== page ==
HUMA 1825 Lecture Notes - Theological Virtues, Cardinal Virtues, Catharism

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Published on 1 Oct 2012
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HUMA 1825 Note 4
History
- What is the idea of science in Aristotle, that leads up to Aquinas but is very
different in the contemporary world?
- Euclid 300 BCE: Associated with Geometry, makes general laws that you can
contemplate “Between any two points there is a straight line” (Grasping an
eternal truth”. A circle can have any radius. If you have a line, there is only
one that is parallel to it: General, logical laws of thinking through
contemplation.
- Contemplating the eternal, unchangeable: the truth is beyond the senses.
- Galileo (16th-17th century) and Newton (17th-18th century). Science was the
understanding of senses.
- He’s a scholastic member
o It was a movement started by Anselm of Canterbury
o Aquinas started using logic to make sense of religion. There was a
tension before about how to make sense of this.
o Anselm used philosophy to make biblical ideas
What is God? Most Supreme Being. Even the fool (atheist)
admits that the idea of a supreme being, you must also include
that being exist, it’s more perfect in being than in thinking.
If God is thinkable, he exists.
o Pierre Abelard: wrote a book called “Sic et Non” (yes and no). He
would use philosophy to try to explain religion. For every question
there’s a pro and con. “You’d have to think it through for yourself”
Aquinas also starts with the objectives, and then goes into
proving his point. You can be a religious person, but you use
philosophy to be a better religious person.
Aquinas 1225-1274
- He’s a Dominican religious order
o They were established around 1200-1225 in the south of France
(borders of Spain). They were originally established to deal with the
problem of the movement of people who are questioning the church.
The Cathars.
Cathars? No idea. All their writings were eliminated and all of
their leaders killed.
They criticized corruption in the church (power). They
church who regulated moral life were corrupt. They
were filling their own coffers and pockets.
The Divine and the Human are separate. When you are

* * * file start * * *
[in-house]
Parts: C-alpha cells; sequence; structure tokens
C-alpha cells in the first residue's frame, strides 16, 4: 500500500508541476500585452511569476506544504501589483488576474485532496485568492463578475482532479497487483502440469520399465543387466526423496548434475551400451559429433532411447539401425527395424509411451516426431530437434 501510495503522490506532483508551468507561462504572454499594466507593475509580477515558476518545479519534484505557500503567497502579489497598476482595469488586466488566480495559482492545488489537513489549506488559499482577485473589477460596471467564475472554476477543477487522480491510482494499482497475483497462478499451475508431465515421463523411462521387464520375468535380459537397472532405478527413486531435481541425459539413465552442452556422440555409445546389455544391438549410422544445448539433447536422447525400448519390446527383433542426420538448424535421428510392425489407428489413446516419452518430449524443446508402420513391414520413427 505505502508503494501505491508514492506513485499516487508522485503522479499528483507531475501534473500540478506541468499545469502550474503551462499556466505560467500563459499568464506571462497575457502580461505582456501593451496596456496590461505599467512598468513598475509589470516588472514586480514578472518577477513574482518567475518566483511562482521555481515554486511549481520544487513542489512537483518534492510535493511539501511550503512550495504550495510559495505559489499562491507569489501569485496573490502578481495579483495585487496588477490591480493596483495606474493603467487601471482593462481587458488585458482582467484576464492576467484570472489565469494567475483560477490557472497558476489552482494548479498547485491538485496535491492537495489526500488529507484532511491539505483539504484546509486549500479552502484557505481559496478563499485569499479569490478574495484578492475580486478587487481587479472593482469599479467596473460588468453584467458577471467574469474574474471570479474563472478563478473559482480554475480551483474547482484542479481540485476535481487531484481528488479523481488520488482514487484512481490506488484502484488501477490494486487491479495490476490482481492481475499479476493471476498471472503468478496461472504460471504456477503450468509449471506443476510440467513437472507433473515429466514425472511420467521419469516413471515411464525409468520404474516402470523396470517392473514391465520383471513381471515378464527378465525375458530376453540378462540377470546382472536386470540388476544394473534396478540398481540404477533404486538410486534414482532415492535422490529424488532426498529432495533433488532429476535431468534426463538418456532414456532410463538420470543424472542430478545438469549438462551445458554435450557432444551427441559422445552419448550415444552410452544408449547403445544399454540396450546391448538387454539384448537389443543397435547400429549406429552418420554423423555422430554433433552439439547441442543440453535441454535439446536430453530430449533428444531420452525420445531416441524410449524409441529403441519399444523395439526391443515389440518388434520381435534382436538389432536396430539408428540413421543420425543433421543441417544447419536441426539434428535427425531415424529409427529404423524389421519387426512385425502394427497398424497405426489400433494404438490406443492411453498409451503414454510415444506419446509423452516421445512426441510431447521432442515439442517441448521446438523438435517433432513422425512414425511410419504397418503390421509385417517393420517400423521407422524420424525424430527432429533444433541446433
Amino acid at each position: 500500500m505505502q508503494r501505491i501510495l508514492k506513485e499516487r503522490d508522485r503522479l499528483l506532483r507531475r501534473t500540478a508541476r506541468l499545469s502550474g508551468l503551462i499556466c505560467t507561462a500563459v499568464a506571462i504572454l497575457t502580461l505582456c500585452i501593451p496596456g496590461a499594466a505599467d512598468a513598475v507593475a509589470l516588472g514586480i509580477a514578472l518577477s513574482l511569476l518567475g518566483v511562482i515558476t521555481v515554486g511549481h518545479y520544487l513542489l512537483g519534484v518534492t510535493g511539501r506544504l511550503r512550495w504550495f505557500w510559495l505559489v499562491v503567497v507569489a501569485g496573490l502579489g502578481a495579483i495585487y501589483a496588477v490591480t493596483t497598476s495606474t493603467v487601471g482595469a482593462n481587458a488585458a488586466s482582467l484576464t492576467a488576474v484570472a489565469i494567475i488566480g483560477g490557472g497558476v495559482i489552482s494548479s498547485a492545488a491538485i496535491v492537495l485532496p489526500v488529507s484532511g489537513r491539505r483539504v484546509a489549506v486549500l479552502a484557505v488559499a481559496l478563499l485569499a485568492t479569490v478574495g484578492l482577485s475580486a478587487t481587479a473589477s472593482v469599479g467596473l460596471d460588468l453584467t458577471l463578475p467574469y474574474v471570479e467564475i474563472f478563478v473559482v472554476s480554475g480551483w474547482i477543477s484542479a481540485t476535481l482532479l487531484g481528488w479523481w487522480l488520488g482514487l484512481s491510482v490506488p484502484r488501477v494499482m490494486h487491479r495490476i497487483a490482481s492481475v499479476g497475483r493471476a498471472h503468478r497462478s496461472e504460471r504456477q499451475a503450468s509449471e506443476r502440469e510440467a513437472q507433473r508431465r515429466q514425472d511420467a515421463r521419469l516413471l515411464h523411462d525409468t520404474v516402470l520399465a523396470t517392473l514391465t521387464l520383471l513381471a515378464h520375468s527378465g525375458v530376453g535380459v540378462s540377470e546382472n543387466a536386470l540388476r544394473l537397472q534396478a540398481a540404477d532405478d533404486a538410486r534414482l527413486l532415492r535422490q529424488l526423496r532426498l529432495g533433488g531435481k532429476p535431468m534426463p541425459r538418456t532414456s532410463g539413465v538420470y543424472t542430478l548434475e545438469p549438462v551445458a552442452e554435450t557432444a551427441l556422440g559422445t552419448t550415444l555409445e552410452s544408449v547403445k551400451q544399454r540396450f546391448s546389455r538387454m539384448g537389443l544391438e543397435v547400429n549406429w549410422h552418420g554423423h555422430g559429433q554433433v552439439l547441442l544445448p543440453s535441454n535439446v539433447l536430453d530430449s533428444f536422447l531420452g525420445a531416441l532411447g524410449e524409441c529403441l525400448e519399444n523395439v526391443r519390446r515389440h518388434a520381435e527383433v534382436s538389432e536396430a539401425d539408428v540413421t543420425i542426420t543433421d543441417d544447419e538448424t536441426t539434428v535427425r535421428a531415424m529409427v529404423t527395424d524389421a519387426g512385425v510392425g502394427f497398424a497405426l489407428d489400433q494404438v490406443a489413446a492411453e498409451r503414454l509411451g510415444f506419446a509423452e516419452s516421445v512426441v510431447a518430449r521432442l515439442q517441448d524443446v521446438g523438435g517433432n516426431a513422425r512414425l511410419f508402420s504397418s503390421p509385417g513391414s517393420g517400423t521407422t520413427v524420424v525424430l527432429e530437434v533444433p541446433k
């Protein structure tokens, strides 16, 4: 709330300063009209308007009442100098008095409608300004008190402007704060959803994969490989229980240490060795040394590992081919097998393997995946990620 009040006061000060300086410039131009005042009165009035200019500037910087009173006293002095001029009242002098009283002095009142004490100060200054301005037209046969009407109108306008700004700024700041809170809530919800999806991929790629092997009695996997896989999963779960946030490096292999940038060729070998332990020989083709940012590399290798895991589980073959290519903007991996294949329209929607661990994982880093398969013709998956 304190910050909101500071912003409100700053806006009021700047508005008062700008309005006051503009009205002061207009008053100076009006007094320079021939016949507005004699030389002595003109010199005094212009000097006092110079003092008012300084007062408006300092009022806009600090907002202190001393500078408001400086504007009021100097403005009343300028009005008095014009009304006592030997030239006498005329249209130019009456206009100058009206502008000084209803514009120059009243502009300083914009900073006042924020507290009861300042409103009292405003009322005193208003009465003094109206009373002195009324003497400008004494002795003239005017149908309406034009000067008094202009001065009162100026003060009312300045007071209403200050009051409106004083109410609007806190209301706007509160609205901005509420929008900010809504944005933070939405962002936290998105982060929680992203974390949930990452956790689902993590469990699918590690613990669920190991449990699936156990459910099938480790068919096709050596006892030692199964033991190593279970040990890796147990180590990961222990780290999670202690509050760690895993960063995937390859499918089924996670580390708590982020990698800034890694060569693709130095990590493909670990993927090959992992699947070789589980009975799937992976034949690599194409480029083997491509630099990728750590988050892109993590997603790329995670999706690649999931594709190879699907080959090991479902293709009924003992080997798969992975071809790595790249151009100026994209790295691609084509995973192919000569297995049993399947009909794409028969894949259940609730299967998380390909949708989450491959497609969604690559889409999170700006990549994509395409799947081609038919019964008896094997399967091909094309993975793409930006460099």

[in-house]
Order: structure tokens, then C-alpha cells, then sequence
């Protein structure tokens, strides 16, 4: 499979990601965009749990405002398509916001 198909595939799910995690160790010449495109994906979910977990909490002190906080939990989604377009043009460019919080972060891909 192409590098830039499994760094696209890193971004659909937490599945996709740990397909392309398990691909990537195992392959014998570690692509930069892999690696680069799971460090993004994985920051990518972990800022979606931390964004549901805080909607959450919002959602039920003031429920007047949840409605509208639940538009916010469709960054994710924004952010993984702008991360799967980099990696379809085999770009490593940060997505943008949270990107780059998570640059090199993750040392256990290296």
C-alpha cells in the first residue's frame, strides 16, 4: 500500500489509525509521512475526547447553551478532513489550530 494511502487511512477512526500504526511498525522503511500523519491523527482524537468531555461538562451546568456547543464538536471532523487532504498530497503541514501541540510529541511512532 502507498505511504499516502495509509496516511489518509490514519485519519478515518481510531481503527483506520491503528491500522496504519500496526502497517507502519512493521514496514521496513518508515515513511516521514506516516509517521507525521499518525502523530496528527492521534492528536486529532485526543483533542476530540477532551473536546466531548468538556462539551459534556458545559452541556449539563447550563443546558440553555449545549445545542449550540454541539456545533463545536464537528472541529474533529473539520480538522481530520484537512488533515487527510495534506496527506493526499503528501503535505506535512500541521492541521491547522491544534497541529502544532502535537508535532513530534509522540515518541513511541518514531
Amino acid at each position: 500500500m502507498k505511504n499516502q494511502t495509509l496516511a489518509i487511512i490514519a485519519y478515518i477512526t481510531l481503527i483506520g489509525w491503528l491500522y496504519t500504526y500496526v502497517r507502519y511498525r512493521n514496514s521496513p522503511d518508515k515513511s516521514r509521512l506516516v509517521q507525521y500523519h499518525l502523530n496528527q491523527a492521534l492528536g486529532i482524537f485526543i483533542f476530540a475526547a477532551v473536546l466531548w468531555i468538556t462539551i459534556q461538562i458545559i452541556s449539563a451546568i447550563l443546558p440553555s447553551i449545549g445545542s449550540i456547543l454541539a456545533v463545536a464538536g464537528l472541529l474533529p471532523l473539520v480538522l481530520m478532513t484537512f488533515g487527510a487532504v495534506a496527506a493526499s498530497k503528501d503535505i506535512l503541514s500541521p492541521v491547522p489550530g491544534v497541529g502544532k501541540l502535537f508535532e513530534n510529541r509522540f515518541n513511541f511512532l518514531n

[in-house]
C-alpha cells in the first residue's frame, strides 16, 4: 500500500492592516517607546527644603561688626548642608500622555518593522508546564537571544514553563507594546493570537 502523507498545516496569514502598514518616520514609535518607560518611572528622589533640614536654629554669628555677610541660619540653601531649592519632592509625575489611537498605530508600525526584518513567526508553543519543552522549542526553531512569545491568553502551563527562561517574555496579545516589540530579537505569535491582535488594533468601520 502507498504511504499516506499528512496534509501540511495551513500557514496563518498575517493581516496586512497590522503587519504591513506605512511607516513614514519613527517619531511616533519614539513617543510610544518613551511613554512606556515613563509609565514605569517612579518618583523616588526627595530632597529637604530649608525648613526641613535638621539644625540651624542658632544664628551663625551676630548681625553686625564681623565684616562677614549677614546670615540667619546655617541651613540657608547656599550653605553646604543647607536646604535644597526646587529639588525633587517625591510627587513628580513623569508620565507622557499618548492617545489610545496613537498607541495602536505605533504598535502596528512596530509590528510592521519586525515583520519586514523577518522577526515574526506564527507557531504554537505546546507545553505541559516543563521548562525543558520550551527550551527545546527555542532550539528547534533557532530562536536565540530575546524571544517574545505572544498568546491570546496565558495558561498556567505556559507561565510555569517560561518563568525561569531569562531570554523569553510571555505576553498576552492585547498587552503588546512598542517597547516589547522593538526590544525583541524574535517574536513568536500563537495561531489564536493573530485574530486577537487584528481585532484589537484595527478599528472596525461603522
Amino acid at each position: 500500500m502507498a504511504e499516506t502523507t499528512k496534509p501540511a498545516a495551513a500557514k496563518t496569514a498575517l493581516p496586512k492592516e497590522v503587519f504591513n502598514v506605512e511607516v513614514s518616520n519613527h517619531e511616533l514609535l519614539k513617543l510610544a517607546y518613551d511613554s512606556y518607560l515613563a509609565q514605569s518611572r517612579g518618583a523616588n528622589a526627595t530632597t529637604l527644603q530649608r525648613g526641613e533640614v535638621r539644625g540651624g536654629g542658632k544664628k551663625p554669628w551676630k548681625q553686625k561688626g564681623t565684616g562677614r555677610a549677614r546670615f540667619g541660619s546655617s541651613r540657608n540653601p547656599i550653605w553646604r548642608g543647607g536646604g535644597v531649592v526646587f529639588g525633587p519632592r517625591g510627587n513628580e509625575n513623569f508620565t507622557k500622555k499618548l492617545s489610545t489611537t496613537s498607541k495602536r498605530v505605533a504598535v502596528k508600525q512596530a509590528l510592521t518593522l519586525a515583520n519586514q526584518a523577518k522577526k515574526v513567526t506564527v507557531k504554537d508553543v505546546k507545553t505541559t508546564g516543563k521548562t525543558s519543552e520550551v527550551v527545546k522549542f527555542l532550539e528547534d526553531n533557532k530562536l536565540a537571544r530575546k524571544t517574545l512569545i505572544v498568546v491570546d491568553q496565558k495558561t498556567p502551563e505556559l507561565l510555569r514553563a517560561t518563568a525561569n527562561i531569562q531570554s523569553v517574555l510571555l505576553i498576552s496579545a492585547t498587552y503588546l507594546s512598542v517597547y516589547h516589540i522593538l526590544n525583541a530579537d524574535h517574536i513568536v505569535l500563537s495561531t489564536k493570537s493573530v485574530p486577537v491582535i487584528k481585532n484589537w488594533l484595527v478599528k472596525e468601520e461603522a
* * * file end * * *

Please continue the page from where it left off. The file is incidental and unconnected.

religious you shouldn’t be interested in getting wealth.
Cathars were pretty sweet: they supported Judaism
during a anti-sematic time.
o They were also vegetarians
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Dominicans: taught that piety (being a good Christian) means
being very humble. They were appealing to the Cathars.
Religion involves a personal relationship with God.
Friendship. This criticized the Catharian doctrine that
that Divine was beyond.
- What is Aquinas’ relation to Aristotle?
o Virtues: what does he get from Aristotle?
The four cardinal virtues: justice, prudence, courage, and
moderation.
Justice (what) and Prudence (how)= intellectual virtues:
they tell you what is good. A knowledge; you use your
intellect to know
Courage and Moderation = moral virtues: about the will.
No concept of will in Greek writing. Your ability to
implement/achieve that good. To act.
o What does he add to Aristotle?
He adds theological virtues: three main kinds. All about God
(relation, etc.)
Faith: intellectual virtue: tells you what the highest good
is.
Hope: moral virtue: achieving something. Achieving the
Telos.
Love (charity): (no such thing for Aristotle. No love).
He says that the Theological virtues complete the
cardinal virtues. He says that Love is the highest of
virtues (love to God) it protects all things, makes all
things virtuous.
Therefore, Courage = sense of will, moral courage.
Happiness: Aristotle says happiness is the highest good.
You need material wealth. In Aquinas happiness is a
relation with a beyond (higher ideal/feeling of love
(bliss)
Morality
- What is morality?
o Theology, politics, human behaviours and interaction:
o How did this change?
- Before and during Aquinas the church told you what was permissible in your
actions.
- In Hart, it’s not the church that tells you what to do; there are individuals
who make decisions.
Whether law is something pertaining to reason
- Law: the kind of rule and measure. It may be as in that that measures in rules
(active). Or, it can be in that which is measured and ruled (passive)
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Document Summary

Euclid 300 bce: associated with geometry, makes general laws that you can contemplate between any two points there is a straight line (grasping an eternal truth . If you have a line, there is only one that is parallel to it: general, logical laws of thinking through contemplation. Contemplating the eternal, unchangeable: the truth is beyond the senses. Galileo (16th-17th century) and newton (17th-18th century). He"s a scholastic member: it was a movement started by anselm of canterbury, aquinas started using logic to make sense of religion. There was a tension before about how to make sense of this: anselm used philosophy to make biblical ideas. Even the fool (atheist) admits that the idea of a supreme being, you must also include that being exist, it"s more perfect in being than in thinking. If god is thinkable, he exists: pierre abelard: wrote a book called sic et non (yes and no). He would use philosophy to try to explain religion.

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